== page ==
But let’s look at the present and reconsider the aforementioned article. Several pertinent facts are missing from the News 7 piece. Why did the couple seek an appraisal? Appraisals are typically done before a sale or a refinance. Since the article states that, “The family immediately called their lender and pushed back.” And that, “After a month of escalating their complaints, The Austins were approved for a second appraisal.”, I’m assuming they were looking for a refinance.
They performed considerable upgrades to the house in a relatively short period of time. Perhaps they were looking to flip the property and had visions of capitalizing on its proximity to San Francisco. Flipping houses, thanks to popular television shows, has become an increasingly enticing practice. Unfortunately, it’s also a high risk once, tales of financial ruin are not uncommon. Failure to secure a refinance could have been devastating for the Austins. While this is one possible scenario, it is important to remember that there is insufficient information in the article to support that conclusion as well. But it is a possibility as well.
When it comes to the appraisals, the article tells us the race and sex of the first appraiser – an older white woman – while neglecting to supply the same for the second. That’s kind of an important factor, no?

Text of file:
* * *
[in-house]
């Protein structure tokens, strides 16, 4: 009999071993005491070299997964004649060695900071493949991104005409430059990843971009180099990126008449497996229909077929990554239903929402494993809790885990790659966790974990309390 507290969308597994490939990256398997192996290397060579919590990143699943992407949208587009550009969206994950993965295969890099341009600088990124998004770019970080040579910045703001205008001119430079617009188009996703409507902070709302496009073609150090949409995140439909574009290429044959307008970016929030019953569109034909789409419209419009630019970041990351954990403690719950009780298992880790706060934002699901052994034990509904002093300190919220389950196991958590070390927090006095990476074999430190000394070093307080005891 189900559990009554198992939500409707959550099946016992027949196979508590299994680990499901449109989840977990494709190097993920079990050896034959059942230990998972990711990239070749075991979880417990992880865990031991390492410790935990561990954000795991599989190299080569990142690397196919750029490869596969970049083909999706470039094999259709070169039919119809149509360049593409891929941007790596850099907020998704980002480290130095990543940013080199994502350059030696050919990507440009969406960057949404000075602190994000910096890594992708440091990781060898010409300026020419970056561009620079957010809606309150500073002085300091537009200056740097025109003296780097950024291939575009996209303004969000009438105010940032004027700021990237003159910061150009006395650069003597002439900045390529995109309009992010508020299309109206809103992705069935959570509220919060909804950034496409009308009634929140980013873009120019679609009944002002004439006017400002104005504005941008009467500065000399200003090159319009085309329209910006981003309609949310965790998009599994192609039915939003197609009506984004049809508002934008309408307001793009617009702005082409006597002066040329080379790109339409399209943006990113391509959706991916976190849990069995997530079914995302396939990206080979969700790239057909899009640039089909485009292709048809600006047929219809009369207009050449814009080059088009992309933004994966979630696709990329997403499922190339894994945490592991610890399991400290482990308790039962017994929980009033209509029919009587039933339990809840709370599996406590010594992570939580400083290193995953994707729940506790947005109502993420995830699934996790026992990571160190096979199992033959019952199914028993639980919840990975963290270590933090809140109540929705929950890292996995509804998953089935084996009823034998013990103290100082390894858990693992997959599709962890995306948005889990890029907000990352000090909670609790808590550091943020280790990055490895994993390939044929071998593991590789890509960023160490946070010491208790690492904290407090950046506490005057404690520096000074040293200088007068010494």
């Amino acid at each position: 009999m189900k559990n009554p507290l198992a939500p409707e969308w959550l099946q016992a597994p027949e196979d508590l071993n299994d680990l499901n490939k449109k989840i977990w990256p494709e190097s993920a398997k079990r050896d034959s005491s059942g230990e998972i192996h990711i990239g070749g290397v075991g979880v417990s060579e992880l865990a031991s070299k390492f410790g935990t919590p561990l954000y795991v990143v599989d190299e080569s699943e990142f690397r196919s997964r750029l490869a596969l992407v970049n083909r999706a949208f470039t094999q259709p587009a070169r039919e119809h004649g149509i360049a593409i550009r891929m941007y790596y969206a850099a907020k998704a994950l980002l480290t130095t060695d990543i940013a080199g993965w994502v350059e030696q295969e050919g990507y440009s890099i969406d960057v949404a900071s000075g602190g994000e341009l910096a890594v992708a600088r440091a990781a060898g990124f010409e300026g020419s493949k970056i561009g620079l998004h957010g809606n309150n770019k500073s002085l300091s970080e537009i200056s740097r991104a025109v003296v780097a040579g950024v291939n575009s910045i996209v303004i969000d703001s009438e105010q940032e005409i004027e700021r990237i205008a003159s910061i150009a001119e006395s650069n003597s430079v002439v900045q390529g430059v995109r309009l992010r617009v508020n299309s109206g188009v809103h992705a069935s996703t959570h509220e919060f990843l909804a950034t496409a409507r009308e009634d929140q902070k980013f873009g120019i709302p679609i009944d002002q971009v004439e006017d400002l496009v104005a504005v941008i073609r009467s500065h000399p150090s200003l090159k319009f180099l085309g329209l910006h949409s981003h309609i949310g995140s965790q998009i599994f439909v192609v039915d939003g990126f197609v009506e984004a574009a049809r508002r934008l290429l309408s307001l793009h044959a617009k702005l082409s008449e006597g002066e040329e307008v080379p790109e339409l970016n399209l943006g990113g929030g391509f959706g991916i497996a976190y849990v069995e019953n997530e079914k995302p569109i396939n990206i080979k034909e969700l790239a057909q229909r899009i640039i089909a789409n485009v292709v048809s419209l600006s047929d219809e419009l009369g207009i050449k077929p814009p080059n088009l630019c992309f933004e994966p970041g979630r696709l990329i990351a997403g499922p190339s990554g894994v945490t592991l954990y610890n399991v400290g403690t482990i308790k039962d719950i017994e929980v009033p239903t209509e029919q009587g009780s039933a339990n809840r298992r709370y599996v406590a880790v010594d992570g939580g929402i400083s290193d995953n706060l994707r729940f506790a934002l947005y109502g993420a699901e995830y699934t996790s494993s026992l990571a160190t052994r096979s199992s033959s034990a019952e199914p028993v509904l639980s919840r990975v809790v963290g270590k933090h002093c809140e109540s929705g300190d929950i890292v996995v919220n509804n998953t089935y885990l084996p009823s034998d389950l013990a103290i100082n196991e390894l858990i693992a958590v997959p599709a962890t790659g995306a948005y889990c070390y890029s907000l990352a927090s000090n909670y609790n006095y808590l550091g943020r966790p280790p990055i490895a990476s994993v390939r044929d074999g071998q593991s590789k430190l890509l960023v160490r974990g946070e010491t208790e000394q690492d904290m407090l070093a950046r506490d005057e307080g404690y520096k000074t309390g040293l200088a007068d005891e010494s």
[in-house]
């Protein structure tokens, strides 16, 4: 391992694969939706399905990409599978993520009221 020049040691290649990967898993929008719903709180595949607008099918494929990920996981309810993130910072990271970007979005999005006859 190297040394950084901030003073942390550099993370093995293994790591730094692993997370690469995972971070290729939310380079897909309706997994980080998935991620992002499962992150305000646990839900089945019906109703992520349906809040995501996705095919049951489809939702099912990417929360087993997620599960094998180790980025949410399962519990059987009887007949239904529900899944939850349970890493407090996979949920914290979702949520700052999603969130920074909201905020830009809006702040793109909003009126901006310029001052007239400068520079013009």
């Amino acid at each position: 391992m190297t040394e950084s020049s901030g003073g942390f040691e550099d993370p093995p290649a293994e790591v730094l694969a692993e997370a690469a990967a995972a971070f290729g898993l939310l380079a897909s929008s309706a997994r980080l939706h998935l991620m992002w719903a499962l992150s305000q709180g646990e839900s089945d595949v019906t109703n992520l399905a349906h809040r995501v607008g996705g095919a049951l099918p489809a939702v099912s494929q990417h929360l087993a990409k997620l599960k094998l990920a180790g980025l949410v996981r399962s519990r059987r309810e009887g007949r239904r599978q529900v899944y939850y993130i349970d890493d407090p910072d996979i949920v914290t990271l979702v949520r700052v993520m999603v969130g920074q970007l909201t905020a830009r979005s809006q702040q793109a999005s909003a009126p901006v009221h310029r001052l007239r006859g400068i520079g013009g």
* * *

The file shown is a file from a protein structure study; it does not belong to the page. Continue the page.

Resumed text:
Again the question of the comps comes into play. It’s possible that the first appraiser used just Marin City properties while the second included some in Mill Valley or Sausilito, two wealthier communities. If so then the first appraiser is also a victim of a half-century of discriminatory housing practices. The second might be as well because they expanded the comparison area out knowing that doing so would be the only way to get comps that the owners were seeking. In other words, the inequitable practices of the past were still paying negative dividends by painting people as racists who were really just being punished by the sins of the past themselves.
Or perhaps the first appraiser was racist and the second, in an effort to not appear equally so, was overextending?
Or perhaps both were indeed racist.
The reality is that based on the information provided we have no way of knowing, but we do know that the practices of the past have had a profound effect on the future. That those practices don’t only affect those they are aimed at, but in the end, work to the detriment of us all. However, we only get that lesson if we take the time to delve deeper, instead of relying on the surface skim.
Personally, I believe that the News 7 article would provide the perfect jumping-off point for a high school lesson plan that would encompass media and its role in our perceptions and practices, the history of discriminatory housing practices and how they affect the present, what generational wealth means and how some have been denied access, and what’s involved in the purchase of a home. All extremely valuable topics of investigation.
Looking into this instance has provided an educational opportunity for myself and for those who brought it forth, I’m thankful.